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Side Effects COVID Has Had on Your Diet, According to Data

You might be healthier and more adventurous, in spite of everything.
FACT CHECKED BY Faye Brennan
eating

It's been a big year for change. With the COVID-19 lockdown, many of us have seen our lifestyles totally transform. Some people have been developing unhealthy habits, while others have been taking advantage of the time indoors to learn new cooking techniques and develop new at-home workout routines. Whatever 2020 has looked like for you, odds are, your life has faced a major shakeup since the start of March (and if it hasn't, you might want to consider taking this vitamin to keep your immune system healthy).

To learn more about how we've all responded to the dramatic changes we've seen in 2020, the International Food Information Council, a consumer research non-profit organization, has released its Year-End Survey that features "Consumer Insights from a Year Like No Other." IFIC's researchers interviewed 1,000 adults ages 18 and up between Dec. 3 and Dec. 5 about how their diets have evolved over the course of this wild year.

According to data gathered by the team, here are some of the ways your diet may have changed during the coronavirus lockdown. Plus, to learn how the virus itself can affect your eating, read this first-person account of how COVID-19 completely changed one woman's appetite.

1

You might be eating healthier.

quinoa and arugula salad bowl
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Contrary to what you might expect, about a third of survey respondents reported that they've eaten healthier this year than last year, while only about a fifth of respondents said that their eating habits have become less healthy. Interestingly, women were more than twice as likely as men to say that their diets have become less healthy.

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2

You could be trying out some new recipes.

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According to the data, it's twice as likely that you tried new recipes this year rather than your cooking habits remained the same. In addition to trying new recipes, you may also be purchasing new cooking equipment and preparing more simple, straightforward meals than in previous years.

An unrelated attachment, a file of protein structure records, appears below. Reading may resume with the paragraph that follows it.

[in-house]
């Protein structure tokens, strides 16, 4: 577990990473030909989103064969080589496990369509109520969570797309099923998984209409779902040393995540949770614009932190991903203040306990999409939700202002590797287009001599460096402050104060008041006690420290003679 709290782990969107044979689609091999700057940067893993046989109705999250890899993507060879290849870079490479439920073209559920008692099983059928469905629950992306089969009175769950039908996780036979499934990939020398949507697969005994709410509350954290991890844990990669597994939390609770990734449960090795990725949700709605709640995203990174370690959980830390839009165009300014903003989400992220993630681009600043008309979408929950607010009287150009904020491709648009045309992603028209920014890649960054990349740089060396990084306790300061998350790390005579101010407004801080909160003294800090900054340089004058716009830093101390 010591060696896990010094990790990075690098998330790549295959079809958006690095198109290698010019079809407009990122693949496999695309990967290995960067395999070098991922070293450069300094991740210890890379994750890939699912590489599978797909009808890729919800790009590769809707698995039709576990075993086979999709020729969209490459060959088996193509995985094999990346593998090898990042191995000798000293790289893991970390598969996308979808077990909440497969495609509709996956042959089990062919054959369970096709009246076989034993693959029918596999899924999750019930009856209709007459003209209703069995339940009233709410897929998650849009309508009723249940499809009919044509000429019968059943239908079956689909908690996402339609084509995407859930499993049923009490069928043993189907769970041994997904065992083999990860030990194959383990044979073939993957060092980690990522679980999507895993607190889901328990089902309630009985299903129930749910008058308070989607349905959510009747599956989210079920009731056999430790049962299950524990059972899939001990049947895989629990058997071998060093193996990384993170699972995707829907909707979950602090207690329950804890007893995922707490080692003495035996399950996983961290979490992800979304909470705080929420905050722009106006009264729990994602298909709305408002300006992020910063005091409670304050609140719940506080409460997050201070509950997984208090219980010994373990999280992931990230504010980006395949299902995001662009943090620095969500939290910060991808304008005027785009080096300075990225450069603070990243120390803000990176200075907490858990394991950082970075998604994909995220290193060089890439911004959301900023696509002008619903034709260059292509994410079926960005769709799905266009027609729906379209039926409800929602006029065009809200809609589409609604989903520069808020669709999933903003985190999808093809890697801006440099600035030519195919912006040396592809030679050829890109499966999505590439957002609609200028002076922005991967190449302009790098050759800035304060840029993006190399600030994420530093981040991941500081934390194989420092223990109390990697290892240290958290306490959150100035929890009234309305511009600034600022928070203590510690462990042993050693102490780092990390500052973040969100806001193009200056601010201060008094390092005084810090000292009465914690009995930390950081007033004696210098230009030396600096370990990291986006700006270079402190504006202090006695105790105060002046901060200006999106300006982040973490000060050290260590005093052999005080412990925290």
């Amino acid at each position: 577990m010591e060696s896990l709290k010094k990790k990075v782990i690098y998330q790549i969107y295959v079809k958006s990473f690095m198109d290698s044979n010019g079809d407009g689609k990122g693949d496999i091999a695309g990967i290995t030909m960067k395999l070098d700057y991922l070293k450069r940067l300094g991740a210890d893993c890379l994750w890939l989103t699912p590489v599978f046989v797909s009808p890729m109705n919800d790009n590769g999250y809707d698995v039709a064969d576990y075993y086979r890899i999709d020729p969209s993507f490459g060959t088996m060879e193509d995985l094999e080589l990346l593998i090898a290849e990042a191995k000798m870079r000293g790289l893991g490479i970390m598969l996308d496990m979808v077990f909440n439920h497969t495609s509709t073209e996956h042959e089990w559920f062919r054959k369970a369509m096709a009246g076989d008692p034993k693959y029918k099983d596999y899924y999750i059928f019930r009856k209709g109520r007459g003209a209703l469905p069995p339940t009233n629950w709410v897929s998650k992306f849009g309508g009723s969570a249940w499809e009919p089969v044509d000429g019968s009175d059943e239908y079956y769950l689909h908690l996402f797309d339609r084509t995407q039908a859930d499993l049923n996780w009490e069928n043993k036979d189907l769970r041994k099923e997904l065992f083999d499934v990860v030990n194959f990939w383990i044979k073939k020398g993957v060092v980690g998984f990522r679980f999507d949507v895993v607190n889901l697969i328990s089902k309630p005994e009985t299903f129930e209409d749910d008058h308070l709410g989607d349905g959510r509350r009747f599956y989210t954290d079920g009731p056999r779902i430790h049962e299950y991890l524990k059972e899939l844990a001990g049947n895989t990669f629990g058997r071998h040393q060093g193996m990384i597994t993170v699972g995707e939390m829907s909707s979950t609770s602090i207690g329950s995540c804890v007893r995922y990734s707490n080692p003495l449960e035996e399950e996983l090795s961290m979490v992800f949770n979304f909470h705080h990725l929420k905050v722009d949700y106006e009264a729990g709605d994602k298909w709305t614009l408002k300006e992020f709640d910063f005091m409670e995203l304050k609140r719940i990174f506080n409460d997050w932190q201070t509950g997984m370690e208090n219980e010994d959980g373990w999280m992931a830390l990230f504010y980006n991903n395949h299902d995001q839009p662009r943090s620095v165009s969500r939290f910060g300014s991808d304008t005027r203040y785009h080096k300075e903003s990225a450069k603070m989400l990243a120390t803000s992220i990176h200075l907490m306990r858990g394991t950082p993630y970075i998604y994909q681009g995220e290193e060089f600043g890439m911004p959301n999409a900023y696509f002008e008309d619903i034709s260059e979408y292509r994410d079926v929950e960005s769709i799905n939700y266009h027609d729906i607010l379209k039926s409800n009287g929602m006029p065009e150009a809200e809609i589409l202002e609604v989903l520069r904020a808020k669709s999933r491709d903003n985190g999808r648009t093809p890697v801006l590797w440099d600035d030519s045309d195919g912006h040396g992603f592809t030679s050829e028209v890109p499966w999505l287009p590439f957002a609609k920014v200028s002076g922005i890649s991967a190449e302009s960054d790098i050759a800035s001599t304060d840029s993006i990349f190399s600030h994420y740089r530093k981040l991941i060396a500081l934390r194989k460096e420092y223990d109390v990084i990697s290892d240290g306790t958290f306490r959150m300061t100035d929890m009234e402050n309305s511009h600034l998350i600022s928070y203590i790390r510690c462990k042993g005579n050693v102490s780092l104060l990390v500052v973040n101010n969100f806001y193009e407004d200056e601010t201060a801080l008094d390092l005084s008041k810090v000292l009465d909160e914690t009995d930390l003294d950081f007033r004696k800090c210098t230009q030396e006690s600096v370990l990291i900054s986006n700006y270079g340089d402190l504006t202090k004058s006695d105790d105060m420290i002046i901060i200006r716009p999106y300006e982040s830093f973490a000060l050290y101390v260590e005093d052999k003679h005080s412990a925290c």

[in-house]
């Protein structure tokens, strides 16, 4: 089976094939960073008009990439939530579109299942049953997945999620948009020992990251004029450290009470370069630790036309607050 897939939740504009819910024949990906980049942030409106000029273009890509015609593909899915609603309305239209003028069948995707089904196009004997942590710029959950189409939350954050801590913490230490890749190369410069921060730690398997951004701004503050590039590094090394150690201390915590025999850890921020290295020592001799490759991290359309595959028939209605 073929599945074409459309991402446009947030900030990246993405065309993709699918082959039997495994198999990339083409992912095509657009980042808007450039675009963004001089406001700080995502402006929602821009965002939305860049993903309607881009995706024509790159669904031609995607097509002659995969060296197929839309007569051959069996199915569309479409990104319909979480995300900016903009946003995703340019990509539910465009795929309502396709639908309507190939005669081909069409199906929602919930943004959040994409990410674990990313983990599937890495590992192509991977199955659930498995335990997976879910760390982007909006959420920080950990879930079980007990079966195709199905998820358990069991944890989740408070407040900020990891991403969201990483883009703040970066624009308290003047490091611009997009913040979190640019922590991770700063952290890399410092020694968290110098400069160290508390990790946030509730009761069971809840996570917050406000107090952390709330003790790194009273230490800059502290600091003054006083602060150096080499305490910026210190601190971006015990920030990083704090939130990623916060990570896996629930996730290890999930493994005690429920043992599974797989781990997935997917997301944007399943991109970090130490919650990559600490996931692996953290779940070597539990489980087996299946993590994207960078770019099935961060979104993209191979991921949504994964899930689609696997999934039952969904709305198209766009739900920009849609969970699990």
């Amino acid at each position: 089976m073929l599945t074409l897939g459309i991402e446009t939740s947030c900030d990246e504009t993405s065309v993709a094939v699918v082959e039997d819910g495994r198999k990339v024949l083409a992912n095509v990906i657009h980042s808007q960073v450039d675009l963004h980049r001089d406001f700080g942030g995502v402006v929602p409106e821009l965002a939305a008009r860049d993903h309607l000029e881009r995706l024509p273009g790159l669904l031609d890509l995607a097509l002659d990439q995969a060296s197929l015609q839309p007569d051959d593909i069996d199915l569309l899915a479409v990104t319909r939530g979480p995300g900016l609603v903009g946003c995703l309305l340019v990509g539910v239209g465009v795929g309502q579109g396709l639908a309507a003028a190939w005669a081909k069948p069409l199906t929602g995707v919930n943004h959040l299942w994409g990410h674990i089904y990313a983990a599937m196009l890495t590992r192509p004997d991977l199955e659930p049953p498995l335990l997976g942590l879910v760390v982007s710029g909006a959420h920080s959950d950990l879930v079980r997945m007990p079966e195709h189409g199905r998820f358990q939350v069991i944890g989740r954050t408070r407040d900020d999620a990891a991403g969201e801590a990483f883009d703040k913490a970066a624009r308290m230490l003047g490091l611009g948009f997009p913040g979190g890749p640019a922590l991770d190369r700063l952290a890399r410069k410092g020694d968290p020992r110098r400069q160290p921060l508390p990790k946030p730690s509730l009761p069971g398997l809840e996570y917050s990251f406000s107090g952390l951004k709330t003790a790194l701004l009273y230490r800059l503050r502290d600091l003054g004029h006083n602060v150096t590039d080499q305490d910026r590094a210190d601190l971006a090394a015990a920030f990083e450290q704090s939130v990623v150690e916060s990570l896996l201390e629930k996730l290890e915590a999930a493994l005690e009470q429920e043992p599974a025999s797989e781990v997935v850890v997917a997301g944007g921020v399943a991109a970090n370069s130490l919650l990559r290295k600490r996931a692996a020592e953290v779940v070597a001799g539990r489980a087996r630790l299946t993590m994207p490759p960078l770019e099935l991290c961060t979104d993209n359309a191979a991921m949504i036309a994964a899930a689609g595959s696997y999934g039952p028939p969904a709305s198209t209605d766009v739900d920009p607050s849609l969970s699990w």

3

You may be drinking more caffeine.

Cup of pour over coffee being poured into a mug in the morning.
Mike Marquez/Unsplash

About 50% more people said they are drinking more caffeinated beverages in 2020 as opposed to those who said they're consuming less. Looks like many of us need a little extra coffee to get into the work from home mindset. But keep in mind, there are some potential side effects of drinking coffee every day, according to dietitians.

4

You could be making more eco-friendly food choices.

woman adding pumpkin seeds to a salad bowl vegetables avocado plant based meal
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Many people in th survey reported paying more attention to whether their foods were natural, plant-based, and/or sustainably-sourced. On the other hand, less than a third of respondents said that they weren't paying any more attention to these labels than they were last year.

5

You might be cutting diet goals out of your New Year's resolutions.

writing in journal
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Of the respondents making New Year's resolutions, only 15% said that they were going to make a food or beverage resolution, while 85% said they weren't. Notably, men were 50% more likely than women to say that they are planning to make a food or beverage resolution. If this is you, here are the healthiest foods to kickstart your weight-loss journey, according to RDs.

6

Meal times may now be a family affair.

child cooking at home
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Respondents were 77% more likely to report that they've been cooking more often with family members than to say that they've been cooking less often with family members. With so many of our routines thrown out of whack over the course of 2020, it's nice to know that at least the past 12 months brought some positive food changes to many of our lives.

For more, check out the worst weight loss tips of 2020, and protect yourself from COVID-19 by following these safe grocery shopping tips.

Clara Olshansky
Clara Olshansky (they/she) is a Brooklyn-based writer and comic whose web content has appeared in Food & Wine, Harper’s Magazine, Men's Health, and Reductress. Read more